Bedwetting 101: Urologist answers key questions

Bedwetting 101: Urologist answers key questions

"Parents should make sure their children know that bedwetting is not their fault."

Kid wet himself
A small toddler boy / iStock

Bedwetting is common among children under the age of five, but when should parents become concerned? 

Dr Nico Lourens, from Pretoria's The Urology Hospital, is sharing some important insights about the condition and what parents can do about it. 

Is bedwetting hereditary?

Bedwetting may be hereditary and is often outgrown, but if it continues beyond age five, a medical evaluation by a urologist with an interest in this field is important.

A large-scale study shows that bedwetting (also called nocturnal enuresis) is up to seven times higher among children with one parent who had the condition as a child, and about 11 times higher if both parents were bedwetters.

Will  your child outgrow bedwetting?

Dr Lourens says in these cases where bedwetting is hereditary, parents should feel reassured that like them, their children will probably outgrow the condition. Interventions may be needed, but most children will achieve dryness.

“If a parent is concerned about their child wetting the bed frequently after age five, they should consult a urologist about various interventions, including lifestyle changes relating to liquid intake and sleep and in some cases, medication.”

He said that while up to 25% of children may wet their bed at age five, this drops to about five percent of 12-year-olds and only one percent of those aged 16.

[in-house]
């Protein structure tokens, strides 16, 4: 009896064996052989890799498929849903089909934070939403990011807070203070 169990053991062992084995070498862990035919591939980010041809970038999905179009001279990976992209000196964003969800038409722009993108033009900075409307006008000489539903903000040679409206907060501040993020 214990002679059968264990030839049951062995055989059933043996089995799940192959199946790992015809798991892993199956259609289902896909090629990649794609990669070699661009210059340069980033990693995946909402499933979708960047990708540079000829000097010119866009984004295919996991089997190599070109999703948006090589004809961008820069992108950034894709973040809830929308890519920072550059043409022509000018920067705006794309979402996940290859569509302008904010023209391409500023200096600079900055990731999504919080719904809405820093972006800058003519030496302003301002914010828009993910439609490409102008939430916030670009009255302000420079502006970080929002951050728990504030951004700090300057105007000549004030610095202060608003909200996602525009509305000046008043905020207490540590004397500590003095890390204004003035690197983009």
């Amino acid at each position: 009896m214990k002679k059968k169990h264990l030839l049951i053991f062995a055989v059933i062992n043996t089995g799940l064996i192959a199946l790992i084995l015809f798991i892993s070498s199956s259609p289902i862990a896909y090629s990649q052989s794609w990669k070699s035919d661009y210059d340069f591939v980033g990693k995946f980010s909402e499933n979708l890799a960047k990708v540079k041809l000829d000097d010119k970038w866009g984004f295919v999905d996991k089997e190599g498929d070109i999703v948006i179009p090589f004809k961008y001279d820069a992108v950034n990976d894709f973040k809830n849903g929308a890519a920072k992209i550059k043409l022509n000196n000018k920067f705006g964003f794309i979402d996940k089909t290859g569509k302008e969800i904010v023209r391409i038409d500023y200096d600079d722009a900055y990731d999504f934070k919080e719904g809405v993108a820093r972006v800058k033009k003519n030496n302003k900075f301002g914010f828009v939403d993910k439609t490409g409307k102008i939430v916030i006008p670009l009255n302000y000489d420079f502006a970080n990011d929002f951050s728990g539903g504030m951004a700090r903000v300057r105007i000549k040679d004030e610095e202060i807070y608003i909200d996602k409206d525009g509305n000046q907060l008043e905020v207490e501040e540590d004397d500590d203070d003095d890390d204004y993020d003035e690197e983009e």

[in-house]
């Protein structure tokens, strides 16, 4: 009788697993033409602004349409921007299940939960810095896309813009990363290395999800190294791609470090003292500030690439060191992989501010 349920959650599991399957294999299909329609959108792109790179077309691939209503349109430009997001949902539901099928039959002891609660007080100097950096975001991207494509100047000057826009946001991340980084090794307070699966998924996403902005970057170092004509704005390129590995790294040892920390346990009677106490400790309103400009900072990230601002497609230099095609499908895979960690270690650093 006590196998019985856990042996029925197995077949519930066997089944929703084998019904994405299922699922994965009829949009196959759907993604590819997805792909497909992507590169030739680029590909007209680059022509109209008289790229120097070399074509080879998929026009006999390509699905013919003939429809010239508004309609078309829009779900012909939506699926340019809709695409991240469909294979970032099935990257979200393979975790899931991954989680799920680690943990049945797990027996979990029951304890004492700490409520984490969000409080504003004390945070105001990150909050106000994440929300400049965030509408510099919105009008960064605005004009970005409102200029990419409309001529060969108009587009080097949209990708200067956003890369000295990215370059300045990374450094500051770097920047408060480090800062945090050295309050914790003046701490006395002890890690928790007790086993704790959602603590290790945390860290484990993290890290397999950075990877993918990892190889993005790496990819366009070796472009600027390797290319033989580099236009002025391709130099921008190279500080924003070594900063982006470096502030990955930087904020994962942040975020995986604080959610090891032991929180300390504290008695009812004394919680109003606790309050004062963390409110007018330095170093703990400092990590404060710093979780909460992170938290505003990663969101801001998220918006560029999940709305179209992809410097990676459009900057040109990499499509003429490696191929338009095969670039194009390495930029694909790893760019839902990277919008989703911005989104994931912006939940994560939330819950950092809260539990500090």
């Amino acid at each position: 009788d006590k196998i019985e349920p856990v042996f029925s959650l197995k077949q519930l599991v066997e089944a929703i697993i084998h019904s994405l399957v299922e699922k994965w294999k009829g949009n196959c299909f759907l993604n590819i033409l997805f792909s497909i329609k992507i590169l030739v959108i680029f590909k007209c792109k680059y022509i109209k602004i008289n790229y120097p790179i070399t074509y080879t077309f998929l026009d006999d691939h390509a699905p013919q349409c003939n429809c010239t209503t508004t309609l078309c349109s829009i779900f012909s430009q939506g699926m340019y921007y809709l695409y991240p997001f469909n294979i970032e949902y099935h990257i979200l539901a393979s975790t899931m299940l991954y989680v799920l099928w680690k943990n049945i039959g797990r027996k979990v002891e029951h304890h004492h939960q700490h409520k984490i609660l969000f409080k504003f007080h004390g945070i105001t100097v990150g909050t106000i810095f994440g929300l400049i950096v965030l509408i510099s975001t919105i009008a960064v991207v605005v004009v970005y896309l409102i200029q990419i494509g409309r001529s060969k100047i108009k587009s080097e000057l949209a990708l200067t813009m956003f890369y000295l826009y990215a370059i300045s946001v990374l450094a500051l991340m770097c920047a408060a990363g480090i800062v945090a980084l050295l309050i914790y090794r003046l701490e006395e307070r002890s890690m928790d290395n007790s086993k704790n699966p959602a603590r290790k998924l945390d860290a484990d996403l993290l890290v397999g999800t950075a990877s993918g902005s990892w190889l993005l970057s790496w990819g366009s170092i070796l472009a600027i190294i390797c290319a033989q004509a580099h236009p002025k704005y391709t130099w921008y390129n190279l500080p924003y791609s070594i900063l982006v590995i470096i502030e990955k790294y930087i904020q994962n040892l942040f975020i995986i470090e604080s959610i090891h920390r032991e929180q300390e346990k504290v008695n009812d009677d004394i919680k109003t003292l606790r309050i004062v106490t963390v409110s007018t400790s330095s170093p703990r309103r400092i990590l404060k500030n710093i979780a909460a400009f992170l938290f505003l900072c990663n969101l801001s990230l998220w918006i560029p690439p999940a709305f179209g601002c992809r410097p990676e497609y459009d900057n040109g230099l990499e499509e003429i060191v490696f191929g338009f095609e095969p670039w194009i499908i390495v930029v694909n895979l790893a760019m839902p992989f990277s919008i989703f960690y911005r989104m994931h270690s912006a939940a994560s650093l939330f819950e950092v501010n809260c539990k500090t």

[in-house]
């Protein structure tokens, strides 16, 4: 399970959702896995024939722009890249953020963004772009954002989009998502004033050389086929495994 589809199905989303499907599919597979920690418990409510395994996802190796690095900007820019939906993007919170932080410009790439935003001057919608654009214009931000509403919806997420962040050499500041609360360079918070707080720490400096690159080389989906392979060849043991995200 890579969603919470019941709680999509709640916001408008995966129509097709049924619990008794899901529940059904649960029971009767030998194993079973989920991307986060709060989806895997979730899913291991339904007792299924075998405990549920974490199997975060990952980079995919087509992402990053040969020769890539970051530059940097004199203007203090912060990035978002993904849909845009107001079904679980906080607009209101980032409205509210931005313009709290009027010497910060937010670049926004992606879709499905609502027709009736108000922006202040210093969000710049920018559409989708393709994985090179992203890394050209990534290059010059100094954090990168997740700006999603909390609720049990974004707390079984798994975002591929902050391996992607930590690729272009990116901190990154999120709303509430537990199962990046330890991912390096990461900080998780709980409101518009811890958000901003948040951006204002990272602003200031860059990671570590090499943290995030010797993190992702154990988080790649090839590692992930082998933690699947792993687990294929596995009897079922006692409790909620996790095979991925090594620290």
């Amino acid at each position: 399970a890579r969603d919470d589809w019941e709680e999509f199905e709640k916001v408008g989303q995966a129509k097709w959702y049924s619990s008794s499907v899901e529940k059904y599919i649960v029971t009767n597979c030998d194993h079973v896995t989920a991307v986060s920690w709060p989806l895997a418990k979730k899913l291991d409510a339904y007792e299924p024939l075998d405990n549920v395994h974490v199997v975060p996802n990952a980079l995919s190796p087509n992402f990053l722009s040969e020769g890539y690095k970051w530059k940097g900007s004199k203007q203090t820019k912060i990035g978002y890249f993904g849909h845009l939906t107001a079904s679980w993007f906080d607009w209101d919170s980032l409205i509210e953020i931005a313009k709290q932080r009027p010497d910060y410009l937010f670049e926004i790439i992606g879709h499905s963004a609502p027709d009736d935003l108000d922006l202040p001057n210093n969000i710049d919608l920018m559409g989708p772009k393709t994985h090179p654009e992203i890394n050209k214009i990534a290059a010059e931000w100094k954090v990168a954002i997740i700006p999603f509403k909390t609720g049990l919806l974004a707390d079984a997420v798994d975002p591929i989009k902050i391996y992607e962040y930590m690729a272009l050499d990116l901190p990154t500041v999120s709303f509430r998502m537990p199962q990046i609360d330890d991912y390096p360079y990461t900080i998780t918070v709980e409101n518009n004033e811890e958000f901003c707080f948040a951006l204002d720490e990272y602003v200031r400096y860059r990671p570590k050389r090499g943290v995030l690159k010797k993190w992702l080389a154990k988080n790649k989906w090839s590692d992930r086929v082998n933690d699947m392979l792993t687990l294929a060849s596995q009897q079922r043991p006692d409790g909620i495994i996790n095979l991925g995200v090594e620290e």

He added that bedwetting contributes to poor sleep and is usually very stressful for both parents and the child. “Parents should make sure their children know that bedwetting is not their fault, that they’re not behaving badly and that there are solutions.”

When does bedwetting become a problem?

Dr Lourens said indications of more serious conditions may include children who wet themselves during the day, especially after previously achieving dryness, those with recurrent urinary tract infections, and children who cross their legs to suppress the urge to pass urine. The two main factors that play a role in bedwetting are bladder capacity that hasn’t fully developed and increased urine production at night.

Meanwhile, a large-scale Danish study suggests genetic influence on bedwetting is located in deep brain areas responsible for regulation of day-night rhythms, urine production and sleep. “This supports that bedwetting is linked to physiological mechanisms, rather than being caused by psychological problems,” researchers noted.

The Urology Hospital, Pretoria, is the only specialist institution of its kind in Africa, offering unmatched expertise and the latest technology for all urological conditions, including enuresis, incontinence, urinary tract infections, and other bladder problems.

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Main image credit iStock/Tatyana_tomsickova

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